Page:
We spent the next few hours at the Egyptian Museum. I didn’t even go in because that museum overwhelms me. Just too too much amazing stuff without any labels or rhyme or reason to their display. I sat outside with Pita and Tasi  until everyone came out and joined us. We had lunch at the Tuellers in Zamalek. They have an amazing house, the former US ambassador’s residence, and we so kind to open it to us. We had a great lunch there, where Finn ate his first tortilla chip, and we put together humanitarian kits. Then we turned people loose to explore and shop before meeting back to head to the airport. It was really relaxing. People  were spread all over the house watching movies or just talking.

When time came to say goodbye, there was lots of hugging and crying. Everyone promised to Facebook each other. Several people thanked me for putting it all together and one girl said she thought it was incredible that I could do it all while having Finn to take care of. I thought “damn straight, I’m amazing!”

Since parting, we’ve gotten lots of good feedback. The YSA’s are all connected on facebook, sharing pictures and forming a group for conference participants.  So all in all a success.

We have a fun week ahead. Tonight is the annual branch Egyptian Christmas party, the one night where the whole Mason family dresses in galabayyias (Finn included). Patrick has his last week of classes. His friend and colleague, Kathleen, is coming in on Thursday. On Saturday we fly to Prague, where we’ll meet up with Mike and LeAnn and spend a few days. We’ll head to Istanbul after that and spend Christmas Day with the Turks.

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7 Responses to “(Belly)Dancing in the Aisles”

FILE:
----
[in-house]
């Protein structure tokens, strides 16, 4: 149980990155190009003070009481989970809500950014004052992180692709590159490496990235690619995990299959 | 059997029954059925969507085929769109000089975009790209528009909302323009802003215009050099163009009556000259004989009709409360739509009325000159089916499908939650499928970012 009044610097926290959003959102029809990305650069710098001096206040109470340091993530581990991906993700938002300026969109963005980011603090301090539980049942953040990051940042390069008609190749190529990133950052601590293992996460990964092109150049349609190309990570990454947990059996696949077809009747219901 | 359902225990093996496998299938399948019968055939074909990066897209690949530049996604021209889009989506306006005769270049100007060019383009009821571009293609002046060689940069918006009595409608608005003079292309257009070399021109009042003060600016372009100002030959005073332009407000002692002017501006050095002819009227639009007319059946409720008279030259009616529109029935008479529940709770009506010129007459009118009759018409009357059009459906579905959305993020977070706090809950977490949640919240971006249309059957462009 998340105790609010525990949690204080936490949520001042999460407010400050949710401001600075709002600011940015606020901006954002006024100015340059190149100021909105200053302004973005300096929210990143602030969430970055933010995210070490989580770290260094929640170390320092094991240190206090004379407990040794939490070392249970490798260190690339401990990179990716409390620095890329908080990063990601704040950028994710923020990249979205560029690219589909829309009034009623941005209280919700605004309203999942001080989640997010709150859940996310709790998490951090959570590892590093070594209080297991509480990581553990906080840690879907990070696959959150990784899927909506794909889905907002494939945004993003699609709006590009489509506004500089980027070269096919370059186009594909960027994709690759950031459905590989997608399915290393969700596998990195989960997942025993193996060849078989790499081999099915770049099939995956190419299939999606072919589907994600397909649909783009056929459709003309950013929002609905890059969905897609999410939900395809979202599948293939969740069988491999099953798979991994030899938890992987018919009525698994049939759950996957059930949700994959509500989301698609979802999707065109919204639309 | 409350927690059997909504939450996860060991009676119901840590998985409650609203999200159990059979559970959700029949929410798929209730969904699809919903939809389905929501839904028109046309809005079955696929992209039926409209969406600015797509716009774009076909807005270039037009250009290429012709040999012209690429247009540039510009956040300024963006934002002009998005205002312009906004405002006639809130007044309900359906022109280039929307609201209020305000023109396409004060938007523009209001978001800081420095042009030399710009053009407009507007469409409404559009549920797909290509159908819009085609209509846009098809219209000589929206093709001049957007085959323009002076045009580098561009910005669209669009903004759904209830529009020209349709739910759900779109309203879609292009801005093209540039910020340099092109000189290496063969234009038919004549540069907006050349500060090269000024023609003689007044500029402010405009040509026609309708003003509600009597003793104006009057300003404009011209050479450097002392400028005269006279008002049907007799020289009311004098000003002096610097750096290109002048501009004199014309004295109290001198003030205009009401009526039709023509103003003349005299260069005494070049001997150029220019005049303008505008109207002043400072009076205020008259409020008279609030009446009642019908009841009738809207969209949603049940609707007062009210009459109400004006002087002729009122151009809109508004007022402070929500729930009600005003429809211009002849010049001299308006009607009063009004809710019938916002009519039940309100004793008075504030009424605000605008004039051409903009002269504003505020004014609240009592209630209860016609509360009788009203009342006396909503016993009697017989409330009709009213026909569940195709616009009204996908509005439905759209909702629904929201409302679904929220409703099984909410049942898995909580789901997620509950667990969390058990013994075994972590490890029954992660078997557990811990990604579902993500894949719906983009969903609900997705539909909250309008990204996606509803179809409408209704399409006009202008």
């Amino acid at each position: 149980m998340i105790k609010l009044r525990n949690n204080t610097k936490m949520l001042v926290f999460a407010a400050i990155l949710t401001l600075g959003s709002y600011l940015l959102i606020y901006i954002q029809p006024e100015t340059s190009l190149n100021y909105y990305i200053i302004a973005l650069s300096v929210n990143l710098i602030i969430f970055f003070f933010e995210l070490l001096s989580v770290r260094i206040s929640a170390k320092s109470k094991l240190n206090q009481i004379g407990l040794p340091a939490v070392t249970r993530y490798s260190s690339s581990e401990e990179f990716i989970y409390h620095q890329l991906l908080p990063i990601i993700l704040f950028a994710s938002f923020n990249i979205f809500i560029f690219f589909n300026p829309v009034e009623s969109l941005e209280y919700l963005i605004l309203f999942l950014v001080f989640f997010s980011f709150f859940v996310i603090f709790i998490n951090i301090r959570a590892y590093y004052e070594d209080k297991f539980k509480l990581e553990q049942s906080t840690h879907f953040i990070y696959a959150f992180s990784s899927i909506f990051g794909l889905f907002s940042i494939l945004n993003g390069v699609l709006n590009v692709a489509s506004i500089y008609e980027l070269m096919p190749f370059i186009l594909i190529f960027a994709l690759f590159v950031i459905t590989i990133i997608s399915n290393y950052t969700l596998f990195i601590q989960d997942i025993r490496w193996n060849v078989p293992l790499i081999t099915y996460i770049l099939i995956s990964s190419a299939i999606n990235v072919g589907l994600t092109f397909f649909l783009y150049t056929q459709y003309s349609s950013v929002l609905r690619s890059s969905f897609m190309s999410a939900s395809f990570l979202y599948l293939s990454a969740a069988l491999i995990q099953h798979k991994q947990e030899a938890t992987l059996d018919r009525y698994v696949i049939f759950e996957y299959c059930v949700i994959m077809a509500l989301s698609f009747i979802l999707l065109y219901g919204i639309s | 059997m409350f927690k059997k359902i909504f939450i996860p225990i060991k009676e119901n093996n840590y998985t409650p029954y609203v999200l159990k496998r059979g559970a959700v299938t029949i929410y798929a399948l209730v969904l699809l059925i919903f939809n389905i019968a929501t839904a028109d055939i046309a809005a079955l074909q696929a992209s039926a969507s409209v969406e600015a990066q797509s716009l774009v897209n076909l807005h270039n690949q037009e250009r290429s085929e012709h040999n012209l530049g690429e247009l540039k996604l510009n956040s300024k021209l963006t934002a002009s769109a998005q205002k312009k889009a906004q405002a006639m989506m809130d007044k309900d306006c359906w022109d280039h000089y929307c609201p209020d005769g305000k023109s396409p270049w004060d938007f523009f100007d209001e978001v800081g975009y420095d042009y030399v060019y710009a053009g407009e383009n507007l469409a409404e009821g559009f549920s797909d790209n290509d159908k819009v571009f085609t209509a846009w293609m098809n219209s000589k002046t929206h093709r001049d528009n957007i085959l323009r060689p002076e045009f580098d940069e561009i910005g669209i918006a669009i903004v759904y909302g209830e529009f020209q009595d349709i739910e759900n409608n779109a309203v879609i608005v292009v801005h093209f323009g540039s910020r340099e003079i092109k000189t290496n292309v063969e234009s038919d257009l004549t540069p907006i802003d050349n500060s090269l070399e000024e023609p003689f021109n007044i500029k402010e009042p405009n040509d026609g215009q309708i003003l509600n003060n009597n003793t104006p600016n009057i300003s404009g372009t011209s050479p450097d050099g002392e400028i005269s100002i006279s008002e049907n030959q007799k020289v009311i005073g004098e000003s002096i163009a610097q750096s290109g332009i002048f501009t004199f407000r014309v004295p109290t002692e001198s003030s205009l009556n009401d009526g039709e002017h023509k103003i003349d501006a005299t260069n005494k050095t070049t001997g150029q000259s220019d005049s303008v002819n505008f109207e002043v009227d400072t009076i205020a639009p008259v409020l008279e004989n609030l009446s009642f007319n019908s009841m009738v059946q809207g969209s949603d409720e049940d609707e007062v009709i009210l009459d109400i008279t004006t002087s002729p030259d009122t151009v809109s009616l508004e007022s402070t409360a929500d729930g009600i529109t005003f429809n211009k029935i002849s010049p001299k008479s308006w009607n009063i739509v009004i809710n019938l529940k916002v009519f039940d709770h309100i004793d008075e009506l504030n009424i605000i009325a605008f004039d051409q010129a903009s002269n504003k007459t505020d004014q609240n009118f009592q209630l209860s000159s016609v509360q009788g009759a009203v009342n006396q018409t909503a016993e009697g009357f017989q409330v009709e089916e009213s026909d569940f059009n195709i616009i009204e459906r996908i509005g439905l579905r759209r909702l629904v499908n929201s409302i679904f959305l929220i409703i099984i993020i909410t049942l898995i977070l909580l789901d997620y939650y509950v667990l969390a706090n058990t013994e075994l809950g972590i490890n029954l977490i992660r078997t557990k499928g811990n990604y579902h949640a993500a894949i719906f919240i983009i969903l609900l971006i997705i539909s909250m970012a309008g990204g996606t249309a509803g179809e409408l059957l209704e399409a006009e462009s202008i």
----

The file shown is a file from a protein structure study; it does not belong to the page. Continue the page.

1. Nancy December 14, 2008 at 10:07 am #

    You really did do a wonderful job planning the conference. I think everybody had a great time. 🙂

    I love that you yelled so long a policeman actually came over. I’ve never seen the police here do anything other than try to scam people, so that’s pretty cool!

  2. Stacy Andrew December 14, 2008 at 11:09 pm #

    I can’t believe that you used Sphinx and Pizza Hut in the same sentence.

    Sounds like an incredible YSA conference. The one and only YSA conference that I went to, all we did was go to the Museum of Science and Industry. It was okay, but nothing like pyramids! Congratulations on your planning. Sounds like it was all worth it!

  3. Luisa & Javy December 15, 2008 at 1:47 am #

    Can you blame poor Finn for being unimpressed at the pyramids? Look at them from his perspective please. He’s mostly seeing your back or Patrick’s chest!

    All in all, sounds like you organized an awesome conference. Well done.

  4. allyson December 15, 2008 at 3:12 am #

    excuses, excuses . . .

    great to have you back.

  5. Eric Chambers December 15, 2008 at 4:44 pm #

    What a great weekend of events. I love hearing how you guys are really embracing this experience.

    Of course you do realize that you are now our “un-official” role models for how to cope with relocating and living in a foreign country with small children! There may not be belly-dancing in Tahiti but they do have the ote’a!

    p.s. globalization = camel ride + Sphinx + Pizza Hut!

  6. Casey December 15, 2008 at 6:03 pm #

    Sounds like so much fun! And like you have a great Christmas trip planned! I have to second the fact that I am impressed that the police came over to see what the yelling was about.

  7. Janel Williams January 5, 2009 at 5:09 pm #

    I just got back from staying with my parents in the BYU Jerusalem Center for two weeks. During one Sacrament meeting while I was there we heard a report by Andrew Smith about the YSA conference–it sounds like it was definitely a success. I had no idea you guys were in charge! Congratulations!